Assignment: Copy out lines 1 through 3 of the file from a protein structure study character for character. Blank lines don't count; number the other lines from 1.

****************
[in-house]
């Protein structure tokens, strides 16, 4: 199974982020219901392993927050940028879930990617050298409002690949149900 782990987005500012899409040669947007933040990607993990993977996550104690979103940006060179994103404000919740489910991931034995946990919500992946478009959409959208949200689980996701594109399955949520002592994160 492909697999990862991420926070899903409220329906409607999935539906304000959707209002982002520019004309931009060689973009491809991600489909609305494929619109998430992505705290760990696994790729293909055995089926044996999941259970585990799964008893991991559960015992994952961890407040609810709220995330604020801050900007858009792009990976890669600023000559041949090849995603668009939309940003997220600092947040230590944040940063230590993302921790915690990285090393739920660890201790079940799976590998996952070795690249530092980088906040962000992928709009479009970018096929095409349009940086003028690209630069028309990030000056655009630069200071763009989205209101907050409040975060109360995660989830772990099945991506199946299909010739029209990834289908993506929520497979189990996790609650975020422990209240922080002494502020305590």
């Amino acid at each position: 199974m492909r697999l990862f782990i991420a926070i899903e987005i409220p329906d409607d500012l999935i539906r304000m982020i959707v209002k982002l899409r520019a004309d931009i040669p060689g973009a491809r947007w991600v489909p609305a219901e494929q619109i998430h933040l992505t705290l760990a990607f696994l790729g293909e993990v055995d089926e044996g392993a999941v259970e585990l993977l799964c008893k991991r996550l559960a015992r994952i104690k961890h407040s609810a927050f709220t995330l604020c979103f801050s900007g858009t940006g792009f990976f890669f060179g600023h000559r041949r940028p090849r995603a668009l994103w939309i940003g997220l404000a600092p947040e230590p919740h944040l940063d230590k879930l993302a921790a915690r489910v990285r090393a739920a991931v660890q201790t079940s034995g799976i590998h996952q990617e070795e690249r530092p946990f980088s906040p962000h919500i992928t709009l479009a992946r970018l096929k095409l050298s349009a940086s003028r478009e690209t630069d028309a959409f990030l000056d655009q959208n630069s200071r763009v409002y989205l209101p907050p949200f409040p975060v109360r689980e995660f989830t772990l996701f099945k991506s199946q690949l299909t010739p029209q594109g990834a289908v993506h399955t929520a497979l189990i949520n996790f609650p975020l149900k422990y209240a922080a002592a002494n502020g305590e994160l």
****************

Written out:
[in-house]
């Protein structure tokens, strides 16, 4: 199974982020219901392993927050940028879930990617050298409002690949149900 782990987005500012899409040669947007933040990607993990993977996550104690979103940006060179994103404000919740489910991931034995946990919500992946478009959409959208949200689980996701594109399955949520002592994160 492909697999990862991420926070899903409220329906409607999935539906304000959707209002982002520019004309931009060689973009491809991600489909609305494929619109998430992505705290760990696994790729293909055995089926044996999941259970585990799964008893991991559960015992994952961890407040609810709220995330604020801050900007858009792009990976890669600023000559041949090849995603668009939309940003997220600092947040230590944040940063230590993302921790915690990285090393739920660890201790079940799976590998996952070795690249530092980088906040962000992928709009479009970018096929095409349009940086003028690209630069028309990030000056655009630069200071763009989205209101907050409040975060109360995660989830772990099945991506199946299909010739029209990834289908993506929520497979189990996790609650975020422990209240922080002494502020305590």
């Amino acid at each position: 199974m492909r697999l990862f782990i991420a926070i899903e987005i409220p329906d409607d500012l999935i539906r304000m982020i959707v209002k982002l899409r520019a004309d931009i040669p060689g973009a491809r947007w991600v489909p609305a219901e494929q619109i998430h933040l992505t705290l760990a990607f696994l790729g293909e993990v055995d089926e044996g392993a999941v259970e585990l993977l799964c008893k991991r996550l559960a015992r994952i104690k961890h407040s609810a927050f709220t995330l604020c979103f801050s900007g858009t940006g792009f990976f890669f060179g600023h000559r041949r940028p090849r995603a668009l994103w939309i940003g997220l404000a600092p947040e230590p919740h944040l940063d230590k879930l993302a921790a915690r489910v990285r090393a739920a991931v660890q201790t079940s034995g799976i590998h996952q990617e070795e690249r530092p946990f980088s906040p962000h919500i992928t709009l479009a992946r970018l096929k095409l050298s349009a940086s003028r478009e690209t630069d028309a959409f990030l000056d655009q959208n630069s200071r763009v409002y989205l209101p907050p949200f409040p975060v109360r689980e995660f989830t772990l996701f099945k991506s199946q690949l299909t010739p029209q594109g990834a289908v993506h399955t929520a497979l189990i949520n996790f609650p975020l149900k422990y209240a922080a002592a002494n502020g305590e994160l």